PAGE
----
If you were mentioned in this article because your associate(s) did or said something stupid/dishonest, that’s not a suggestion that you did or said something stupid/dishonest or that you took part in it. Of course, some may conclude on their own that you associate with stupid/dishonest individuals but that’s called having the right to an opinion. If I’ve questioned something that doesn’t make sense to me, that’s not me spinning the confusing material you’ve put out. That’s me trying to make sense out of something that doesn’t make sense. And if I’ve noted that you failed to back up your allegations that means I either missed where you posted it or you failed to back your shiz up.
If I haven’t specifically stated that I believe (my opinion) someone is associated with someone else or an event, then it means just that. I haven’t reported an association nor is there any inference of association on my part. For example, just because someone is mentioned in this article, it doesn’t mean that they’re involved or associated with everyone and everything else mentioned. If I believe that there’s an association between people and/or events, I’ll specifically report it.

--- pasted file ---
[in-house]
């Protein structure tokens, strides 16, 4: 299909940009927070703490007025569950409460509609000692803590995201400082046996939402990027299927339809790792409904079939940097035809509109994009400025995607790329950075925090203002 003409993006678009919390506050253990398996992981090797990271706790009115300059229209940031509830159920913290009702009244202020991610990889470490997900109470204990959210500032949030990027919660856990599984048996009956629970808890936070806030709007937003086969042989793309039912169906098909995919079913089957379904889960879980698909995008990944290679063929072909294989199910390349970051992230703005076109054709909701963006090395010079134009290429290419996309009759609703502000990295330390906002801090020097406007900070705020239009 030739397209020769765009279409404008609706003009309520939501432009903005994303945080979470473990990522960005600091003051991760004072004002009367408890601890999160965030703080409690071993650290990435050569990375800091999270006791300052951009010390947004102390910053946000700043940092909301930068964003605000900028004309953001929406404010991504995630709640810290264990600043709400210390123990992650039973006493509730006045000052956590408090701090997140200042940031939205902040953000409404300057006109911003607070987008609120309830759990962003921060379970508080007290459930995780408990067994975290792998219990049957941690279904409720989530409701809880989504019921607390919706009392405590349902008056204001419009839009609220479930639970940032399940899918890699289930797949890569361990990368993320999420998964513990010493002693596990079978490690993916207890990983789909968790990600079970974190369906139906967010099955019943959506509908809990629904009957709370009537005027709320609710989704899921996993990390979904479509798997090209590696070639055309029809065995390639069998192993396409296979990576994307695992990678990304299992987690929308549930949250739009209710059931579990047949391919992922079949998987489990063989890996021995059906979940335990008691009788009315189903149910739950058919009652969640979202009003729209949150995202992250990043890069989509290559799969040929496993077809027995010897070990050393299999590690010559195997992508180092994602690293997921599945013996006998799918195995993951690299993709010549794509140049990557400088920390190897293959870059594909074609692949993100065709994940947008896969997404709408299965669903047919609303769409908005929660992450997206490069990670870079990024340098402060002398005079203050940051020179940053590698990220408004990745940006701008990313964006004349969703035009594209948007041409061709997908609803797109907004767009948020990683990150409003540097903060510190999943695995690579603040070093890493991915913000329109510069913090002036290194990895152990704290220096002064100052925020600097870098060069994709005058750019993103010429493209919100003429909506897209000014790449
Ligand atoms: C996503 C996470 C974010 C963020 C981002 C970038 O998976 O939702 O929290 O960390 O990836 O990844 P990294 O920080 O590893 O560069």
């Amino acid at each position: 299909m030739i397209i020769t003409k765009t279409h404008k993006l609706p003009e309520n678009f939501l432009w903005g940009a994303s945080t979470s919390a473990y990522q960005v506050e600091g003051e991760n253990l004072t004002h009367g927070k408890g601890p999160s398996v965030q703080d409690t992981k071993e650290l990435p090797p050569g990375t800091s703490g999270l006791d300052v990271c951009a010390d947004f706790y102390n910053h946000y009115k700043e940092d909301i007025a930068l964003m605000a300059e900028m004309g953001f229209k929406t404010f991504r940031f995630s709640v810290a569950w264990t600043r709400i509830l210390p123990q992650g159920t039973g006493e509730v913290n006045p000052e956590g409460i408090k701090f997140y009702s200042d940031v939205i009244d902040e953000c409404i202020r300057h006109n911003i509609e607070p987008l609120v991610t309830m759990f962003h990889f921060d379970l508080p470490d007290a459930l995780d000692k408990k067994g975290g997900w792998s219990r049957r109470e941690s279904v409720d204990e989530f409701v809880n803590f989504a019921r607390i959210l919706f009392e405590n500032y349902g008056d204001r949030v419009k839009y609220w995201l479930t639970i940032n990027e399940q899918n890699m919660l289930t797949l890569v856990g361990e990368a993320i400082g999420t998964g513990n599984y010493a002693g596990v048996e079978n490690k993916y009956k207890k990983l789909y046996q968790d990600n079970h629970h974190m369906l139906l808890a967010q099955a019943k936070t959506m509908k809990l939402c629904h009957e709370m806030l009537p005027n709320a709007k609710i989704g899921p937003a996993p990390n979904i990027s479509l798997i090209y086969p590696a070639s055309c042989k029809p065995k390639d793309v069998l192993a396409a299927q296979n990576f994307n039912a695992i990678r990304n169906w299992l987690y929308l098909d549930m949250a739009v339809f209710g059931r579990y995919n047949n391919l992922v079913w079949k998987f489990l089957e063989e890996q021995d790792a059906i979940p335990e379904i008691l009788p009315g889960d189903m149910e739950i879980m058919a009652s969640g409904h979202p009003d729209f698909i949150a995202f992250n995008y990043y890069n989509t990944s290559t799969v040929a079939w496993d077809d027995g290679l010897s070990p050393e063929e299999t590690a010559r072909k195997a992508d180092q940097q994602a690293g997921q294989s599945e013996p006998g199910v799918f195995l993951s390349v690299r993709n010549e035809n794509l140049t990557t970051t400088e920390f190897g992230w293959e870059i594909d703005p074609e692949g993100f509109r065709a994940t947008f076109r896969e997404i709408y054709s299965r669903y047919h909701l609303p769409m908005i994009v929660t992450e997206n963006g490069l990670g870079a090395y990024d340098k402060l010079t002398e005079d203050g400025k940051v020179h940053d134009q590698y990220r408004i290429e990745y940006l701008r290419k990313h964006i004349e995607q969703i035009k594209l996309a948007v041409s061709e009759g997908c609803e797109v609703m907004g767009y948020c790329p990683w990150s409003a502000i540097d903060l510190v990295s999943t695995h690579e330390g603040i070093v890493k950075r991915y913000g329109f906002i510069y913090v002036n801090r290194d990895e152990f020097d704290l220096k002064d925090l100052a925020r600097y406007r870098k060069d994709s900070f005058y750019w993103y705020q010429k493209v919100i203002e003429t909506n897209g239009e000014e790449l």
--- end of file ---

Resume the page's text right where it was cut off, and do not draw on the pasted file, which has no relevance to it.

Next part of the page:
If anyone mentioned in this article wants to claim that I have associated them with someone else or an event because I didn’t disclose every single person and event in the world that they are NOT associated with, that’s called gaslighting an audience and it’s absurd hogwash i.e. “They mentioned that I liked bananas but they didn’t disclose that I don’t like apples. Why are they trying to associate me with apples???” Or something similar to this lovely gem, “I did NOT give Trish the thumb drive!” in order to make their lazy audience believe that it was reported they gave Trish the thumb drive when, in fact, that was never reported, let alone inferred.
That’s some of the BS I’m talking about so try not to act like a psychiatric patient, intelligence agent, or paid cyber mercenary by doing these things. If you would like to share your story, viewpoint, or any evidence that pertains to this article, or feel strongly that something needs to be clarified or corrected (again, that actually pertains to the article), you can reach me at email@example.com with any questions or concerns.
I cannot confirm and am not confirming the legitimacy of any messages or emails in this article. Please see a doctor if sensitivity continues. If anyone asks, feel free to tell them that I work for Schoenberger, Fitzgibbon, Steven Biss, the CIA, or really just about any intelligence agency because your idiocy, ongoing defamation, and failure as a human is truly a sight to behold for the rest of us.
If I described you as a fruit basket or even a mental patient it's because that is my opinion of you, it's not a diagnosis. I'm not a psychiatrist nor should anyone take my personal opinions as some sort of clinical assessment. Contact @BellaMagnani if you want a rundown on the psych profile she ran on you.